The Lens recently reported on the number of test administration mistakes and instances of cheating found by the Louisiana Department of Education (LDOE) from 2010 to 2012 for public schools in New Orleans. This information was provided to The Lens by the LDOE.
Educate Now! is very encouraged by the results.
The fact that only 130 tests out of hundreds of thousands given in New Orleans over three years were voided – due to student cheating, adult cheating, or administrative errors – is very good news.
What Test Security Measures Are Used?
In addition to investigating any complaints received, the Louisiana Department of Education (LDOE) uses four proactive tools to deter cheating:
|The testing vendor performs erasure analysis on all tests, looking for excessive changes of answers from wrong to right. The state did not perform this analysis in 2010, but did in 2011 and 2012. This analysis flagged the alleged cheating scandal in Atlanta, where a group of administrators and teachers are accused of systematically changing student answers.|
|On the open response questions, the testing vendor checks to see if students from the same classroom are over-using the same phrasing in answers or if there are unusually similar patterns in answers.|
|Every year the state assigns individuals to go to schools across the state to monitor classrooms while tests are being given. These on-site monitors can have scores voided if they uncover improprieties. Some monitors are assigned randomly, but others are assigned to schools flagged due to:
|The state provides extensive guidance and training to school-based personnel on proper test administration. Schools are asked to self-report mistakes in test administration. (And the data show they very often do!)|
How prevalent was cheating by students or educators
in New Orleans public schools?
|Looking at 2011
2011 has the most robust results because the state did
erasure analysis and has completed its investigations.
|For the three-year period of 2010-2012|
When a test is voided due to administrative errors or cheating, the school receives a “0” for that test, which negatively impacts its School Performance Score.
Louisiana’s Test Security Policy
All districts and independent charter schools must agree to abide by the LDOE’s Test Security Policy, which outlines how tests are stored, distributed, administered, collected, etc. Some of the infractions noted by The Lens are violations of test administration policy, like giving a timed test when it is to be untimed. Many of these violations are self-reported.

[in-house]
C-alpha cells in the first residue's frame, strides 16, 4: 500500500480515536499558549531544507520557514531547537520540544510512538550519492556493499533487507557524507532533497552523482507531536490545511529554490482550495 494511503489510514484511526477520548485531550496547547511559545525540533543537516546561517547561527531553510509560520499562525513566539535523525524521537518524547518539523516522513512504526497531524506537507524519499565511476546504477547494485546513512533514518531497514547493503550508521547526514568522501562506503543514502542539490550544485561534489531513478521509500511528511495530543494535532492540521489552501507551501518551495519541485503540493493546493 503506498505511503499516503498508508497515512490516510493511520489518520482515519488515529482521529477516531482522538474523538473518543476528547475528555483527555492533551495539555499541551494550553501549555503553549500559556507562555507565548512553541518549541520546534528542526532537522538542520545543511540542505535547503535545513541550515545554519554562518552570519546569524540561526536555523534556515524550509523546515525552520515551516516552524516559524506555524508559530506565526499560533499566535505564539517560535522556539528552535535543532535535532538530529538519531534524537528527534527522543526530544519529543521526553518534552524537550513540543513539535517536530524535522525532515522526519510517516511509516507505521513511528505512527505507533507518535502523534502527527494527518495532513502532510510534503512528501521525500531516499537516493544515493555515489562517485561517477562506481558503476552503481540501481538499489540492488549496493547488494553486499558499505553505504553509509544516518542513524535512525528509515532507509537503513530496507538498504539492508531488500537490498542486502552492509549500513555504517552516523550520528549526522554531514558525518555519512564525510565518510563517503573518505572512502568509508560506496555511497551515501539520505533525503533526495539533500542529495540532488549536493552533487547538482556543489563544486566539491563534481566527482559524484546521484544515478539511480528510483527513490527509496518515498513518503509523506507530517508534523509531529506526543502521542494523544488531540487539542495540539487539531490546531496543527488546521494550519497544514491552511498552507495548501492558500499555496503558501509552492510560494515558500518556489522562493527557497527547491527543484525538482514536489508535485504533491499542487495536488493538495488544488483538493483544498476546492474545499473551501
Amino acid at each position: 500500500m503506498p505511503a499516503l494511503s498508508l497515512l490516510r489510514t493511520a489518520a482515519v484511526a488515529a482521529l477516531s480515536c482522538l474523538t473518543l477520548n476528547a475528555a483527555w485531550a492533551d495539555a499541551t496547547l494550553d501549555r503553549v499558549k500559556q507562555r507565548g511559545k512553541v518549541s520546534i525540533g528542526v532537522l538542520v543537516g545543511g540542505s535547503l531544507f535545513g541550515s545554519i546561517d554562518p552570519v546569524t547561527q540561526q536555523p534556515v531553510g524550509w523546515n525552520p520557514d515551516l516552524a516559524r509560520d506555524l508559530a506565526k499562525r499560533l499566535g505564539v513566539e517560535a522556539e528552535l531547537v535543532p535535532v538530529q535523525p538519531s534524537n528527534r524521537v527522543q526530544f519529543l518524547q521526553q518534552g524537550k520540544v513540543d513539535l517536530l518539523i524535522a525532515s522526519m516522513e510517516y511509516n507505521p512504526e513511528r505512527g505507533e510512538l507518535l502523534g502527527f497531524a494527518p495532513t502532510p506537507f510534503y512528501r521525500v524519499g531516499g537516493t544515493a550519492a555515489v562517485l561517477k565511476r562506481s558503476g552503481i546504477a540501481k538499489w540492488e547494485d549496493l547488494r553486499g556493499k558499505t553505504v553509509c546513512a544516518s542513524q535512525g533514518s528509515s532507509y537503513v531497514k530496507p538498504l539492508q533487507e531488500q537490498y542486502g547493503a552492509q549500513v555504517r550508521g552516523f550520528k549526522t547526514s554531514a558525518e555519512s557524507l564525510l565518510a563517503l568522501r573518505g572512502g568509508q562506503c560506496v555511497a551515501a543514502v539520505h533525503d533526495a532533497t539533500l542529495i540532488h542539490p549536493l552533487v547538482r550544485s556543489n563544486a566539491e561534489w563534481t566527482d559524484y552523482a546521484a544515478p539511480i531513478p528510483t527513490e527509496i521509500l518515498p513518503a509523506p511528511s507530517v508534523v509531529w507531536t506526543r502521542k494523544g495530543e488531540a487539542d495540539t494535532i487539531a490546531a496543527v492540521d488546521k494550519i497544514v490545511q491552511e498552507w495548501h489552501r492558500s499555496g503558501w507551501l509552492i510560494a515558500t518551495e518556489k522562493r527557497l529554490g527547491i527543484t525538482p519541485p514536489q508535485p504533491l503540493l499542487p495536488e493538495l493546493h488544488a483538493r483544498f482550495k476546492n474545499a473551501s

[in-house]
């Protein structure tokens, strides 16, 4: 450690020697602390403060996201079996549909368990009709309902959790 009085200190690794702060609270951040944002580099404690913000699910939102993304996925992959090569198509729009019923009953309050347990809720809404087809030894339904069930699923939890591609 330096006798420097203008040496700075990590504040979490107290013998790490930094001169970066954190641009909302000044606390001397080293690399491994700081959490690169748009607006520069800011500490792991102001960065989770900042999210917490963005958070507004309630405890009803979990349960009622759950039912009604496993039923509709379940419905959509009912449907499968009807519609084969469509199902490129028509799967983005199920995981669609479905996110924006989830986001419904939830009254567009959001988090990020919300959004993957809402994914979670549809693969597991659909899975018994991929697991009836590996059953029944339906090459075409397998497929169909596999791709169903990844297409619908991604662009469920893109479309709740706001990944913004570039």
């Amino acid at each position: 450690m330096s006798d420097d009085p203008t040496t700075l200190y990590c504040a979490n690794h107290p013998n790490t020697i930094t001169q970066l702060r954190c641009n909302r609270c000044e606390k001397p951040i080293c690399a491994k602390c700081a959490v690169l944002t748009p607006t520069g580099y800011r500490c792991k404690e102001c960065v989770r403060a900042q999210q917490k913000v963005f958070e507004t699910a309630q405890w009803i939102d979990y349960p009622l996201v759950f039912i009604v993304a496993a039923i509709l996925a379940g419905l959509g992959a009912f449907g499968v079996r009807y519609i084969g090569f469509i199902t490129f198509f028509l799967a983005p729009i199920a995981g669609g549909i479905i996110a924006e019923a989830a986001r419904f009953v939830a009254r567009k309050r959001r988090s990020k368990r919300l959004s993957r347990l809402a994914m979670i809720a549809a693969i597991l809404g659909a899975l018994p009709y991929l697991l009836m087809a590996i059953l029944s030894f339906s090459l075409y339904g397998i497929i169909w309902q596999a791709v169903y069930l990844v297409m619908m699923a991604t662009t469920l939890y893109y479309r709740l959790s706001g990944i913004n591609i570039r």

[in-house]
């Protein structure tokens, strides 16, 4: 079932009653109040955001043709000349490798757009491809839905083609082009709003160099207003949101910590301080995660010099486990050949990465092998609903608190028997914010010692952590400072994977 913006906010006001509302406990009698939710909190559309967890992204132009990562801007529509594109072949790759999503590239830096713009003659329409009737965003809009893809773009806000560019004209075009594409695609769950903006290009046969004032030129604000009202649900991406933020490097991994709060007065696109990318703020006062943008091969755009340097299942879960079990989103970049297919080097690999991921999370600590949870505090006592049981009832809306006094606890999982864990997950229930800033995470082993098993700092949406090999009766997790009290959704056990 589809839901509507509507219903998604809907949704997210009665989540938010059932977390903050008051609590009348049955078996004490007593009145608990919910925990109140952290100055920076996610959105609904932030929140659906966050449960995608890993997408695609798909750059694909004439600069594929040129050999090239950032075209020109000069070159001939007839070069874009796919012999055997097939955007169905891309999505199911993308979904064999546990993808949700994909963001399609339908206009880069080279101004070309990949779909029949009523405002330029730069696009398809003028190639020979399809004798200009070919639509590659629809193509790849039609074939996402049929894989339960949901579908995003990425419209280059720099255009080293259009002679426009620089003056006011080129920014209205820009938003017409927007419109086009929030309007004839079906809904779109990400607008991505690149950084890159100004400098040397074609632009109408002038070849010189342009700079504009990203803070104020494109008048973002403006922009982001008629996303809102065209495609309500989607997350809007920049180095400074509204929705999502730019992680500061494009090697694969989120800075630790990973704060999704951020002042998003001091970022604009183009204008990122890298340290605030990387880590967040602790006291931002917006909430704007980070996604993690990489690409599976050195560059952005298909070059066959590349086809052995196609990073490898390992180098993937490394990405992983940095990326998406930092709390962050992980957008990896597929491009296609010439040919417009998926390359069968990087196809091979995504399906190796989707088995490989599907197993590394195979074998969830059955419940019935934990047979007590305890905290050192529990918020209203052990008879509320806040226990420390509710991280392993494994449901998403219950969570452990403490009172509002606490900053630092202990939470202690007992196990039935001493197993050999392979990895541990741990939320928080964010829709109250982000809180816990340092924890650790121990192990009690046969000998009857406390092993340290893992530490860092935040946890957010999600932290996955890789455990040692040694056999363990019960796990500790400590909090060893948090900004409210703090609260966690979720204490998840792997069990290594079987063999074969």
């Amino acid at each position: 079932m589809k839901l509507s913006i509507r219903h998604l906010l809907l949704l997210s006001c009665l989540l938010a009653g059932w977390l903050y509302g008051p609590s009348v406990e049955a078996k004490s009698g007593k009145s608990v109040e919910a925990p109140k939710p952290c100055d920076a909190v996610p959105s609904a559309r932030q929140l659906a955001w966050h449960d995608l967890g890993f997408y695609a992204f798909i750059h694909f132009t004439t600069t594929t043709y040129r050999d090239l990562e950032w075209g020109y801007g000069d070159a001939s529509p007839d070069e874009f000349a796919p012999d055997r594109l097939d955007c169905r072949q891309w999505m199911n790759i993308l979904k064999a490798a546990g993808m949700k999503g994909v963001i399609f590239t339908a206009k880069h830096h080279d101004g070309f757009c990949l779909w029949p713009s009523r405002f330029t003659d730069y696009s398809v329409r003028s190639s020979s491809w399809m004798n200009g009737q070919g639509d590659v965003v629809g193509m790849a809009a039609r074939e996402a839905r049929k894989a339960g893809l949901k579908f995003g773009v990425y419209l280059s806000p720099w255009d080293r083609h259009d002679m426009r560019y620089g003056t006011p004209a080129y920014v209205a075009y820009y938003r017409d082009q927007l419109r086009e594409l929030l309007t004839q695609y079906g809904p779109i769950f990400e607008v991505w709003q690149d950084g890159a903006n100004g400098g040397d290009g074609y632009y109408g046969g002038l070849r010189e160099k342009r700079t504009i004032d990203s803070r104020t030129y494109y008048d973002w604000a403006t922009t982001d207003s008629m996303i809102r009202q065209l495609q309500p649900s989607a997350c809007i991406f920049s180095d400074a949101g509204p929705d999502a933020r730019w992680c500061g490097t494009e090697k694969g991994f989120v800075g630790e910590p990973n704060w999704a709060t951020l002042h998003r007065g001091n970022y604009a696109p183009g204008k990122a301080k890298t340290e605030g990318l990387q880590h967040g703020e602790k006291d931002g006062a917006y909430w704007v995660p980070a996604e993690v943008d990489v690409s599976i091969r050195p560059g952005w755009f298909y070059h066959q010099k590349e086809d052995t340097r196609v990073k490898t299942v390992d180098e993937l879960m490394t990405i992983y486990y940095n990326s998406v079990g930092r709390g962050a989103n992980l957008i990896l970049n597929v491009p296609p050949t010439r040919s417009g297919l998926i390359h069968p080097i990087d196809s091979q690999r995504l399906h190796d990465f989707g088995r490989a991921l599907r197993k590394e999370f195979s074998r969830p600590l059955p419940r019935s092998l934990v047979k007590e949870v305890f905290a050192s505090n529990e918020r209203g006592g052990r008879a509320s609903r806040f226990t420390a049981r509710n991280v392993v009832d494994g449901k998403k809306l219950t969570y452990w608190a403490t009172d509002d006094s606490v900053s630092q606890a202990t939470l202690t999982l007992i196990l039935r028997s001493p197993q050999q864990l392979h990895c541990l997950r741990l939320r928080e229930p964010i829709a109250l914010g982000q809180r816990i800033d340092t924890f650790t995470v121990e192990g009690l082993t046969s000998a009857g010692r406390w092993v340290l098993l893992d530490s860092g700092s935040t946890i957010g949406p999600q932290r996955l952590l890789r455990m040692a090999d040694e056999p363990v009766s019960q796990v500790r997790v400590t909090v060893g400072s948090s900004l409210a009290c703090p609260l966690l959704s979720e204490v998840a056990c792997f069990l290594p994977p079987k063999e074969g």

Administrative errors can cause tests to be invalidated. By and large, however, these are not intentional mistakes designed to manipulate test results. New Orleans has 40,000-45,000 students, 90 schools, and more than 3,000 teachers and administrators – there are going to be occasional issues with implementation.
In the event that the state or district can prove intentional cheating by educators, the state has the ability to permanently revoke a teacher’s or administrator’s license.
What does the Legislative Auditor think of test security measures?
The Legislative Auditor reviewed the Louisiana Department of Education’s test security policy and procedures and reported in 2012 that LDOE had sufficient processes to help ensure testing data is reliable.
The Bottom Line
- Have there been incidents of cheating in New Orleans schools? Probably yes.
- Do we have large-scale cheating on our hands? Definitely not.
- Can we trust the gains we have seen in student performance? Absolutely.
The debate about whether we should test, how much we should test, and what we should test will no doubt continue, but it is highly unlikely that the gains New Orleans students have achieved on state tests are due to cheating. There is no evidence of systematic cheating.
Educate Now! urges the Department of Education to maintain a firm position on test administration errors and on cheating. Our students and teachers work too hard for even the perception of cheating to taint their accomplishments.
* In 2011, over 17,000 New Orleans students grades 3-8 each took 4 tests for either LEAP or iLeap (68,000 LEAP or iLeap tests given). Close to 6,000 students grades 10 and 11 each took 2 GEE tests (12,000 GEE tests given). In addition, some EOCs were taken by 9th graders, and some GEEs were taken by 12th graders.